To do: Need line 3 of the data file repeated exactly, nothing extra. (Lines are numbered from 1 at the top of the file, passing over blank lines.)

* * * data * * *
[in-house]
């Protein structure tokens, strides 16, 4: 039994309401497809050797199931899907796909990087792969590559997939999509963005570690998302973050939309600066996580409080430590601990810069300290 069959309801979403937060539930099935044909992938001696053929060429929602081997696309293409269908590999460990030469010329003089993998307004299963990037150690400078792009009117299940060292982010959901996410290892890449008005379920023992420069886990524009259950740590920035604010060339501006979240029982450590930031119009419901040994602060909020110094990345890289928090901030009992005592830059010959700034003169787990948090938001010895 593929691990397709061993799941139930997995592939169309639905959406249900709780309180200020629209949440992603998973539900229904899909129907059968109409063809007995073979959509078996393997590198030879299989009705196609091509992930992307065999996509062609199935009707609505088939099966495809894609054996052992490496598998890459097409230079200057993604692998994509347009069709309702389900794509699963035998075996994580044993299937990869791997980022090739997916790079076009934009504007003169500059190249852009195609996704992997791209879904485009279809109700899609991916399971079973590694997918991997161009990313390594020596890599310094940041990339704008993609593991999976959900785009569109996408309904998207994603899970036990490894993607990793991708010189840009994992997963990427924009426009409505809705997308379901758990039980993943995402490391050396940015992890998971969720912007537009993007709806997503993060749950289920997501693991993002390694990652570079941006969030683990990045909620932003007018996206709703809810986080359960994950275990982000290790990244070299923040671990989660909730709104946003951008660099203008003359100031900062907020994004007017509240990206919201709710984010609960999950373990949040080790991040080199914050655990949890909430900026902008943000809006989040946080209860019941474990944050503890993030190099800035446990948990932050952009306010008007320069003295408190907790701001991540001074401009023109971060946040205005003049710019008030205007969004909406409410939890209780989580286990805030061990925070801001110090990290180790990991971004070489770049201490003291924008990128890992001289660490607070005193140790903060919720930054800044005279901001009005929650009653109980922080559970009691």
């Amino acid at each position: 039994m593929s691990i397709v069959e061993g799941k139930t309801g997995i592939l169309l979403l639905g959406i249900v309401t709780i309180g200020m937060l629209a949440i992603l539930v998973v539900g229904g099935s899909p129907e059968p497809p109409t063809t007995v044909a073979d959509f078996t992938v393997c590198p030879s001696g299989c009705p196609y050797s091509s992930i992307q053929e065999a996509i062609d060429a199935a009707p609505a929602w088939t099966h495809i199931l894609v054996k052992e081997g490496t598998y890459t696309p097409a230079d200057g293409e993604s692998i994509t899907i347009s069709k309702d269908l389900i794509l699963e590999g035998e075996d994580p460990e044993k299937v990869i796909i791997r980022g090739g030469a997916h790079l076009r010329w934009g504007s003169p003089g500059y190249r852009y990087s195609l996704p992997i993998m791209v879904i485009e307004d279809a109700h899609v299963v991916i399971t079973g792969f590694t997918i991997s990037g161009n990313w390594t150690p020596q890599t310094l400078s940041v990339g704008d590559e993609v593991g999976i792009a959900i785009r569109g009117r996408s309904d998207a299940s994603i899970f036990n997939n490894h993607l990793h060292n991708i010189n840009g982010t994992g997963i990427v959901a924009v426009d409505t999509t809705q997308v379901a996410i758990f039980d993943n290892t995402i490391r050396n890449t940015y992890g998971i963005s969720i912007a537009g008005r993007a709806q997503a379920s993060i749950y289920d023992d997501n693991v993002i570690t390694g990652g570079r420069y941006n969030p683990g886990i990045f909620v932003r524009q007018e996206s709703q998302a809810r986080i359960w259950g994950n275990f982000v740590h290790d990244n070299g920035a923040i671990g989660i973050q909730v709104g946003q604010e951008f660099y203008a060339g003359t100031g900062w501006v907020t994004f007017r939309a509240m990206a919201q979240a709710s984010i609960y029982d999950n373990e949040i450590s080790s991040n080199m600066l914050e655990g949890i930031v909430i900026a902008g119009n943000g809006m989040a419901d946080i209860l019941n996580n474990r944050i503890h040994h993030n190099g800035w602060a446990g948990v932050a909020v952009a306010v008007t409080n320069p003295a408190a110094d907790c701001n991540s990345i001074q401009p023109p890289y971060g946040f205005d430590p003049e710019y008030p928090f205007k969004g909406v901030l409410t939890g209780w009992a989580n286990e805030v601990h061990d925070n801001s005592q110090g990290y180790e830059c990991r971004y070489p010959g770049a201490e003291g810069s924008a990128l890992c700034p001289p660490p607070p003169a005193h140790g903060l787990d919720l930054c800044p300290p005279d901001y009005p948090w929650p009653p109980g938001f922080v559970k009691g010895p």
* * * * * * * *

């Amino acid at each position: 039994m593929s691990i397709v069959e061993g799941k139930t309801g997995i592939l169309l979403l639905g959406i249900v309401t709780i309180g200020m937060l629209a949440i992603l539930v998973v539900g229904g099935s899909p129907e059968p497809p109409t063809t007995v044909a073979d959509f078996t992938v393997c590198p030879s001696g299989c009705p196609y050797s091509s992930i992307q053929e065999a996509i062609d060429a199935a009707p609505a929602w088939t099966h495809i199931l894609v054996k052992e081997g490496t598998y890459t696309p097409a230079d200057g293409e993604s692998i994509t899907i347009s069709k309702d269908l389900i794509l699963e590999g035998e075996d994580p460990e044993k299937v990869i796909i791997r980022g090739g030469a997916h790079l076009r010329w934009g504007s003169p003089g500059y190249r852009y990087s195609l996704p992997i993998m791209v879904i485009e307004d279809a109700h899609v299963v991916i399971t079973g792969f590694t997918i991997s990037g161009n990313w390594t150690p020596q890599t310094l400078s940041v990339g704008d590559e993609v593991g999976i792009a959900i785009r569109g009117r996408s309904d998207a299940s994603i899970f036990n997939n490894h993607l990793h060292n991708i010189n840009g982010t994992g997963i990427v959901a924009v426009d409505t999509t809705q997308v379901a996410i758990f039980d993943n290892t995402i490391r050396n890449t940015y992890g998971i963005s969720i912007a537009g008005r993007a709806q997503a379920s993060i749950y289920d023992d997501n693991v993002i570690t390694g990652g570079r420069y941006n969030p683990g886990i990045f909620v932003r524009q007018e996206s709703q998302a809810r986080i359960w259950g994950n275990f982000v740590h290790d990244n070299g920035a923040i671990g989660i973050q909730v709104g946003q604010e951008f660099y203008a060339g003359t100031g900062w501006v907020t994004f007017r939309a509240m990206a919201q979240a709710s984010i609960y029982d999950n373990e949040i450590s080790s991040n080199m600066l914050e655990g949890i930031v909430i900026a902008g119009n943000g809006m989040a419901d946080i209860l019941n996580n474990r944050i503890h040994h993030n190099g800035w602060a446990g948990v932050a909020v952009a306010v008007t409080n320069p003295a408190a110094d907790c701001n991540s990345i001074q401009p023109p890289y971060g946040f205005d430590p003049e710019y008030p928090f205007k969004g909406v901030l409410t939890g209780w009992a989580n286990e805030v601990h061990d925070n801001s005592q110090g990290y180790e830059c990991r971004y070489p010959g770049a201490e003291g810069s924008a990128l890992c700034p001289p660490p607070p003169a005193h140790g903060l787990d919720l930054c800044p300290p005279d901001y009005p948090w929650p009653p109980g938001f922080v559970k009691g010895p």